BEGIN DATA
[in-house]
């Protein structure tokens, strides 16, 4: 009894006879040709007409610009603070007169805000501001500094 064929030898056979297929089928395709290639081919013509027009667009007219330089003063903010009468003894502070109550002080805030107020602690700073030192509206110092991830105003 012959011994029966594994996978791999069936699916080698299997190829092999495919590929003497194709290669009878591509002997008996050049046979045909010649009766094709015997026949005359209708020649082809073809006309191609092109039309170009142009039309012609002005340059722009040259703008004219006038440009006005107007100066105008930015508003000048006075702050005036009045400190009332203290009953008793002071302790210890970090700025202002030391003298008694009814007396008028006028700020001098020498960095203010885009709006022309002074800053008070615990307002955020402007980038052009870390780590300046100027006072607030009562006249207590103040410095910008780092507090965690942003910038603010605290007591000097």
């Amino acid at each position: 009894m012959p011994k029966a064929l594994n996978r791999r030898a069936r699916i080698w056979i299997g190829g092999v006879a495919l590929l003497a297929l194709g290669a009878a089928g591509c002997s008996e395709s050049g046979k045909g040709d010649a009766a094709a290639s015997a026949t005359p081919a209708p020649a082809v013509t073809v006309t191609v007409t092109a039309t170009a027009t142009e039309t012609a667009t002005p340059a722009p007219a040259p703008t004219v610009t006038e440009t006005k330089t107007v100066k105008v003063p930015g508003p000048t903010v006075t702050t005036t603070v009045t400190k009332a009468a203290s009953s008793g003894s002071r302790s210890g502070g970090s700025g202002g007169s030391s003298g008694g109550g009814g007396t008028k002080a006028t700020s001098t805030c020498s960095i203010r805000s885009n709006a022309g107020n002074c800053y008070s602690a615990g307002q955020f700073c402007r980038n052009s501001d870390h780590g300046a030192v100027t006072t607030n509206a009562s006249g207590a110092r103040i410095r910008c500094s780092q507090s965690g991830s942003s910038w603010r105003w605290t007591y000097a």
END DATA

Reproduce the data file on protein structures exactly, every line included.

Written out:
[in-house]
């Protein structure tokens, strides 16, 4: 009894006879040709007409610009603070007169805000501001500094 064929030898056979297929089928395709290639081919013509027009667009007219330089003063903010009468003894502070109550002080805030107020602690700073030192509206110092991830105003 012959011994029966594994996978791999069936699916080698299997190829092999495919590929003497194709290669009878591509002997008996050049046979045909010649009766094709015997026949005359209708020649082809073809006309191609092109039309170009142009039309012609002005340059722009040259703008004219006038440009006005107007100066105008930015508003000048006075702050005036009045400190009332203290009953008793002071302790210890970090700025202002030391003298008694009814007396008028006028700020001098020498960095203010885009709006022309002074800053008070615990307002955020402007980038052009870390780590300046100027006072607030009562006249207590103040410095910008780092507090965690942003910038603010605290007591000097």
């Amino acid at each position: 009894m012959p011994k029966a064929l594994n996978r791999r030898a069936r699916i080698w056979i299997g190829g092999v006879a495919l590929l003497a297929l194709g290669a009878a089928g591509c002997s008996e395709s050049g046979k045909g040709d010649a009766a094709a290639s015997a026949t005359p081919a209708p020649a082809v013509t073809v006309t191609v007409t092109a039309t170009a027009t142009e039309t012609a667009t002005p340059a722009p007219a040259p703008t004219v610009t006038e440009t006005k330089t107007v100066k105008v003063p930015g508003p000048t903010v006075t702050t005036t603070v009045t400190k009332a009468a203290s009953s008793g003894s002071r302790s210890g502070g970090s700025g202002g007169s030391s003298g008694g109550g009814g007396t008028k002080a006028t700020s001098t805030c020498s960095i203010r805000s885009n709006a022309g107020n002074c800053y008070s602690a615990g307002q955020f700073c402007r980038n052009s501001d870390h780590g300046a030192v100027t006072t607030n509206a009562s006249g207590a110092r103040i410095r910008c500094s780092q507090s965690g991830s942003s910038w603010r105003w605290t007591y000097a």